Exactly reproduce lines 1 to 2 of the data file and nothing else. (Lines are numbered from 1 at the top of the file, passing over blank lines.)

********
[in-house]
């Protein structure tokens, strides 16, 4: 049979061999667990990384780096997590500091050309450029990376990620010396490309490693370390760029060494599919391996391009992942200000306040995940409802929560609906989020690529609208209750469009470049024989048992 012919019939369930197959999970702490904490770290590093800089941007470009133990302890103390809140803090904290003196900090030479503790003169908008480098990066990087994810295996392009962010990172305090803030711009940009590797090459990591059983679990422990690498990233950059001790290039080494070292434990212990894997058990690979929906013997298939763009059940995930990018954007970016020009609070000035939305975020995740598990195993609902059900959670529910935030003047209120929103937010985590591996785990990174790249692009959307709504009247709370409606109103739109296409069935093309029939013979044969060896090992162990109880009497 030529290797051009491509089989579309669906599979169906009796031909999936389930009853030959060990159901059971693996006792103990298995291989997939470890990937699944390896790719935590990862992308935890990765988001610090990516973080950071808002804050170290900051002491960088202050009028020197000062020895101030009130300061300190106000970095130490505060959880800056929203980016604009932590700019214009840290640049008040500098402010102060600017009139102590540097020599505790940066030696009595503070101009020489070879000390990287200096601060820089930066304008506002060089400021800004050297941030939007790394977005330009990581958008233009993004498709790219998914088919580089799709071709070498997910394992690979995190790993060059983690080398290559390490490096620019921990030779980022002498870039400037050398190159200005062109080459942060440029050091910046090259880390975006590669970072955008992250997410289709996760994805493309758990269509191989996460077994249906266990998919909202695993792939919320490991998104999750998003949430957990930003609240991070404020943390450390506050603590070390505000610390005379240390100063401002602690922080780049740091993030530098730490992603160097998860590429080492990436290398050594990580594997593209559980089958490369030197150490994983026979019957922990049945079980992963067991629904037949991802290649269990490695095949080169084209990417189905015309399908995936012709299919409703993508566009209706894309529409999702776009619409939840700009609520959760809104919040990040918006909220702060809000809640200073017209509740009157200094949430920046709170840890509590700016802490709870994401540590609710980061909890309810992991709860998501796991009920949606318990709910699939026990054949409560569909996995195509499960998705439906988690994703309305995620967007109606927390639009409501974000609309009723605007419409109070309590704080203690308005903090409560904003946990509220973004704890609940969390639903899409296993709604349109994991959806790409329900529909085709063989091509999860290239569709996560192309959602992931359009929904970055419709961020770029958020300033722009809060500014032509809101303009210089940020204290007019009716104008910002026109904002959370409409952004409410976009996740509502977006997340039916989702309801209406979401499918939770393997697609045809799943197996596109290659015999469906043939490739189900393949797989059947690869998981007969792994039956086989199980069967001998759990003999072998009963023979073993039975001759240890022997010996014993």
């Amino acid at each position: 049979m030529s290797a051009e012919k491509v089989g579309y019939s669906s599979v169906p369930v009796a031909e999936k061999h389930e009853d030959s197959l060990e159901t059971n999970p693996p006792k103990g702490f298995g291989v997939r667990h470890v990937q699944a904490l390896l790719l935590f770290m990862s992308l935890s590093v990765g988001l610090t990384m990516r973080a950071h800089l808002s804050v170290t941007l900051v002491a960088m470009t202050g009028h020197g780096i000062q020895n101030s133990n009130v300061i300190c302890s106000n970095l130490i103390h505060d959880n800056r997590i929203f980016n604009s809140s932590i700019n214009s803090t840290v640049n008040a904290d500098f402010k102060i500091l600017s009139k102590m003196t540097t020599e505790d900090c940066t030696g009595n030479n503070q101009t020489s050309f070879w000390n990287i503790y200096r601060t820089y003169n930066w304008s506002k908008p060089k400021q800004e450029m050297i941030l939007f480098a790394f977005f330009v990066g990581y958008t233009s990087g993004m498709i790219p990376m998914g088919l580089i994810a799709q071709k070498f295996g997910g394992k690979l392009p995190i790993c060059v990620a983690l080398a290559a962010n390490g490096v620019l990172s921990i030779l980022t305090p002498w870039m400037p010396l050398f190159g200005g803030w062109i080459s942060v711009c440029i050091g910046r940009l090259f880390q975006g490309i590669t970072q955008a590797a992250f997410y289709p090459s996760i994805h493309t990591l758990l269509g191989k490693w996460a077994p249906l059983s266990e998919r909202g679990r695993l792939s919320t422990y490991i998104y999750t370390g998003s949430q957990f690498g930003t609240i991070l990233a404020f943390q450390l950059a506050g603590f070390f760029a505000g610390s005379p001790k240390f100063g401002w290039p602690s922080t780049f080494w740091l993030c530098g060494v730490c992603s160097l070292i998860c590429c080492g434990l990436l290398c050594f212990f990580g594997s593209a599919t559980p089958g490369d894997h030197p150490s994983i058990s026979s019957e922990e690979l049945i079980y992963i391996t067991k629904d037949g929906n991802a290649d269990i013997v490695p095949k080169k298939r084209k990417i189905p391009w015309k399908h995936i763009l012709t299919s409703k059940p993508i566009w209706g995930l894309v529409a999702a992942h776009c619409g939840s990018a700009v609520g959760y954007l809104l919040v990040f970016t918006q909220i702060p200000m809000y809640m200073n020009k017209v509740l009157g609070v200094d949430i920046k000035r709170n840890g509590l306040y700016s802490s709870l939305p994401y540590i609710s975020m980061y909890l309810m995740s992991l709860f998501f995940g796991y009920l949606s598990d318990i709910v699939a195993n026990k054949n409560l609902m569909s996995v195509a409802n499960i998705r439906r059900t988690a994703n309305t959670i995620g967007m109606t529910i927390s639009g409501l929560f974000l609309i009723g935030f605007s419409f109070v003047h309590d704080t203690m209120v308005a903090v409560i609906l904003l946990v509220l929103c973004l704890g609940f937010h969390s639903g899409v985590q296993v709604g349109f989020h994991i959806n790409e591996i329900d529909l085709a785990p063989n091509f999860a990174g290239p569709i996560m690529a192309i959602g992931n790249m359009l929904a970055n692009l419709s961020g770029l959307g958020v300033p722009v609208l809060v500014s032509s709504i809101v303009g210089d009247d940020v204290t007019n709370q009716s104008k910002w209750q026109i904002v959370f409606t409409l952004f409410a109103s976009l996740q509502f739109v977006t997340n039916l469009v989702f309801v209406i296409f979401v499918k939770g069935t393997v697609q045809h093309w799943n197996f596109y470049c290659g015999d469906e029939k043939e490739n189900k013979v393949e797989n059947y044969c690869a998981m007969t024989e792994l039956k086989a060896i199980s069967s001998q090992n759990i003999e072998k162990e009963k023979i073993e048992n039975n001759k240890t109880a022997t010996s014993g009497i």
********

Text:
[in-house]
């Protein structure tokens, strides 16, 4: 049979061999667990990384780096997590500091050309450029990376990620010396490309490693370390760029060494599919391996391009992942200000306040995940409802929560609906989020690529609208209750469009470049024989048992 012919019939369930197959999970702490904490770290590093800089941007470009133990302890103390809140803090904290003196900090030479503790003169908008480098990066990087994810295996392009962010990172305090803030711009940009590797090459990591059983679990422990690498990233950059001790290039080494070292434990212990894997058990690979929906013997298939763009059940995930990018954007970016020009609070000035939305975020995740598990195993609902059900959670529910935030003047209120929103937010985590591996785990990174790249692009959307709504009247709370409606109103739109296409069935093309029939013979044969060896090992162990109880009497 030529290797051009491509089989579309669906599979169906009796031909999936389930009853030959060990159901059971693996006792103990298995291989997939470890990937699944390896790719935590990862992308935890990765988001610090990516973080950071808002804050170290900051002491960088202050009028020197000062020895101030009130300061300190106000970095130490505060959880800056929203980016604009932590700019214009840290640049008040500098402010102060600017009139102590540097020599505790940066030696009595503070101009020489070879000390990287200096601060820089930066304008506002060089400021800004050297941030939007790394977005330009990581958008233009993004498709790219998914088919580089799709071709070498997910394992690979995190790993060059983690080398290559390490490096620019921990030779980022002498870039400037050398190159200005062109080459942060440029050091910046090259880390975006590669970072955008992250997410289709996760994805493309758990269509191989996460077994249906266990998919909202695993792939919320490991998104999750998003949430957990930003609240991070404020943390450390506050603590070390505000610390005379240390100063401002602690922080780049740091993030530098730490992603160097998860590429080492990436290398050594990580594997593209559980089958490369030197150490994983026979019957922990049945079980992963067991629904037949991802290649269990490695095949080169084209990417189905015309399908995936012709299919409703993508566009209706894309529409999702776009619409939840700009609520959760809104919040990040918006909220702060809000809640200073017209509740009157200094949430920046709170840890509590700016802490709870994401540590609710980061909890309810992991709860998501796991009920949606318990709910699939026990054949409560569909996995195509499960998705439906988690994703309305995620967007109606927390639009409501974000609309009723605007419409109070309590704080203690308005903090409560904003946990509220973004704890609940969390639903899409296993709604349109994991959806790409329900529909085709063989091509999860290239569709996560192309959602992931359009929904970055419709961020770029958020300033722009809060500014032509809101303009210089940020204290007019009716104008910002026109904002959370409409952004409410976009996740509502977006997340039916989702309801209406979401499918939770393997697609045809799943197996596109290659015999469906043939490739189900393949797989059947690869998981007969792994039956086989199980069967001998759990003999072998009963023979073993039975001759240890022997010996014993």